Emergency Repairs: How Engineers Help

By: Triad Engineering

By: Billie Swailes, PE
Civil Practice Leader

In October of 2019, a water leak was discovered at the Keedysville Springhouse, a public water source servicing 100% of the Town of Keedysville’s needs and 40% of the Town of Boonsboro’s. Erosion compromised the existing concrete weir wall used to maintain a pool elevation for the water intake pumps and water was escaping under the wall to such a degree there was the potential to lose the entire weir wall and pool. Triad was called by the Town of Boonsboro to meet, evaluate and discuss possible options for both a temporary and a permanent solution.

jobsite photo

In the short term, we suggested the use of sandbags on the downstream side to raise the backpressure on the flow and equalize the flow. The Town had already begun to place sandbags in the upstream hole to slow the flow of water escaping.

For a long-term solution, Triad suggested pouring a new concrete cutoff wall along the entire inside of the existing weir wall. The new cutoff wall would bear on rock making it more stable and less susceptible to erosion. During our analysis, we also discovered repair work of the pool banks that were completed in 2016 were not stable and needed replaced. For this, we recommended imbricated riprap as the best option for stabilization.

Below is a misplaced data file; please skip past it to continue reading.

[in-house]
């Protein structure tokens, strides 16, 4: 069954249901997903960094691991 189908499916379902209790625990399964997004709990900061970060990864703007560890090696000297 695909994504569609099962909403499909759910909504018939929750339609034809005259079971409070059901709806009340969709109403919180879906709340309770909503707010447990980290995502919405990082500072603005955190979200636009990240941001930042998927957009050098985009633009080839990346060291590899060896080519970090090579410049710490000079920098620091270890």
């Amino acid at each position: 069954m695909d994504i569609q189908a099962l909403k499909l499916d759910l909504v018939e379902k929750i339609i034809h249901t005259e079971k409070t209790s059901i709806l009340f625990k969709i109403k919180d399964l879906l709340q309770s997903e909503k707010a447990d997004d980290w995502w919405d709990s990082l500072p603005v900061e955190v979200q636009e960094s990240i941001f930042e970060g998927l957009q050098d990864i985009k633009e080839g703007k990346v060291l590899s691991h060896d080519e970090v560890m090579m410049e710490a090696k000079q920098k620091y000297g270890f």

With a plan for repairs developed, we met with Maryland Department of Environment (MDE) Wetland and Waterways Permitting to discuss the permitting needs for the repairs. Triad then performed a Wetland Delineation and a Topographic Survey of the area. We completed our design drawings and prepared the permitting applications to MDE.

During construction, there were unique obstacles to overcome. This water source is a spring that comes out of the ground through cracks in the limestone rock ledges. Thus, controlling the water during construction proved extremely difficult. The contractor could not seal all the ledges to stop the inflow. Instead multiple pumps and diversions were used to accomplish the work.

Triad employed a unique design feature of a clean water bypass system using sandbags to maintain the pool level at the pump intakes while bypassing the work area. The bypass system didn’t prevent all the water from coming into the work site, but the design maintained the critical pool elevation. The contractor used over 4,000 sandbags for this project.